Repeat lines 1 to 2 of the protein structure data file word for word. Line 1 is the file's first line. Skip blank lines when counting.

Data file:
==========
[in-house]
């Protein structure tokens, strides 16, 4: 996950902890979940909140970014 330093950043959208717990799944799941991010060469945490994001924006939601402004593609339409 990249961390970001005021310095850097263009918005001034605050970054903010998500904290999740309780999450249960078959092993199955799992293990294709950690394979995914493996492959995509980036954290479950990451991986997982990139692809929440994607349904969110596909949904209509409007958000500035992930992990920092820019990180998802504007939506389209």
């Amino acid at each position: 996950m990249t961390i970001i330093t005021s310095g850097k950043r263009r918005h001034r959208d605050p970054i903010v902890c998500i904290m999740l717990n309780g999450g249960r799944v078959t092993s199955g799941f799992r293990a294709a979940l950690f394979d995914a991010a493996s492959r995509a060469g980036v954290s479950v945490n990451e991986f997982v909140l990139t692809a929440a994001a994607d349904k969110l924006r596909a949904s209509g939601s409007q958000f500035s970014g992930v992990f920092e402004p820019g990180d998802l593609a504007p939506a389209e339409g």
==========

[in-house]
């Protein structure tokens, strides 16, 4: 996950902890979940909140970014 330093950043959208717990799944799941991010060469945490994001924006939601402004593609339409 990249961390970001005021310095850097263009918005001034605050970054903010998500904290999740309780999450249960078959092993199955799992293990294709950690394979995914493996492959995509980036954290479950990451991986997982990139692809929440994607349904969110596909949904209509409007958000500035992930992990920092820019990180998802504007939506389209």